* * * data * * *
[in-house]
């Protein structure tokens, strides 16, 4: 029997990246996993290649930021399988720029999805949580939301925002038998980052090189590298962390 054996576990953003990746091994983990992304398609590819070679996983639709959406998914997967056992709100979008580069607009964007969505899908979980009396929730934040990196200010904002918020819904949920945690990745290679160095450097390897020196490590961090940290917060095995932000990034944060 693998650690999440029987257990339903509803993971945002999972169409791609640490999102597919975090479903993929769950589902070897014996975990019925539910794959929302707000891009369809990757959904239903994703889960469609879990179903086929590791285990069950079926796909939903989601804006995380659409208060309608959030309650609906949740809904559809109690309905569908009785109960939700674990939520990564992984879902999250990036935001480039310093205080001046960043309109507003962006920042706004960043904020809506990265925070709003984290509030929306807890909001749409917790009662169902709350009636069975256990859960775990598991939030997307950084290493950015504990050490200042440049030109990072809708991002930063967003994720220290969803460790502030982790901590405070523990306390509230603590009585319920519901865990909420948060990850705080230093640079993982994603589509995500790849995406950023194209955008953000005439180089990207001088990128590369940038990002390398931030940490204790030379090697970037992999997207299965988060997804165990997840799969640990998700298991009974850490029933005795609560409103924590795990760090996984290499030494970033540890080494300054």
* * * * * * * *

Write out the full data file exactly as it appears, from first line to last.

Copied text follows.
[in-house]
């Protein structure tokens, strides 16, 4: 029997990246996993290649930021399988720029999805949580939301925002038998980052090189590298962390 054996576990953003990746091994983990992304398609590819070679996983639709959406998914997967056992709100979008580069607009964007969505899908979980009396929730934040990196200010904002918020819904949920945690990745290679160095450097390897020196490590961090940290917060095995932000990034944060 693998650690999440029987257990339903509803993971945002999972169409791609640490999102597919975090479903993929769950589902070897014996975990019925539910794959929302707000891009369809990757959904239903994703889960469609879990179903086929590791285990069950079926796909939903989601804006995380659409208060309608959030309650609906949740809904559809109690309905569908009785109960939700674990939520990564992984879902999250990036935001480039310093205080001046960043309109507003962006920042706004960043904020809506990265925070709003984290509030929306807890909001749409917790009662169902709350009636069975256990859960775990598991939030997307950084290493950015504990050490200042440049030109990072809708991002930063967003994720220290969803460790502030982790901590405070523990306390509230603590009585319920519901865990909420948060990850705080230093640079993982994603589509995500790849995406950023194209955008953000005439180089990207001088990128590369940038990002390398931030940490204790030379090697970037992999997207299965988060997804165990997840799969640990998700298991009974850490029933005795609560409103924590795990760090996984290499030494970033540890080494300054």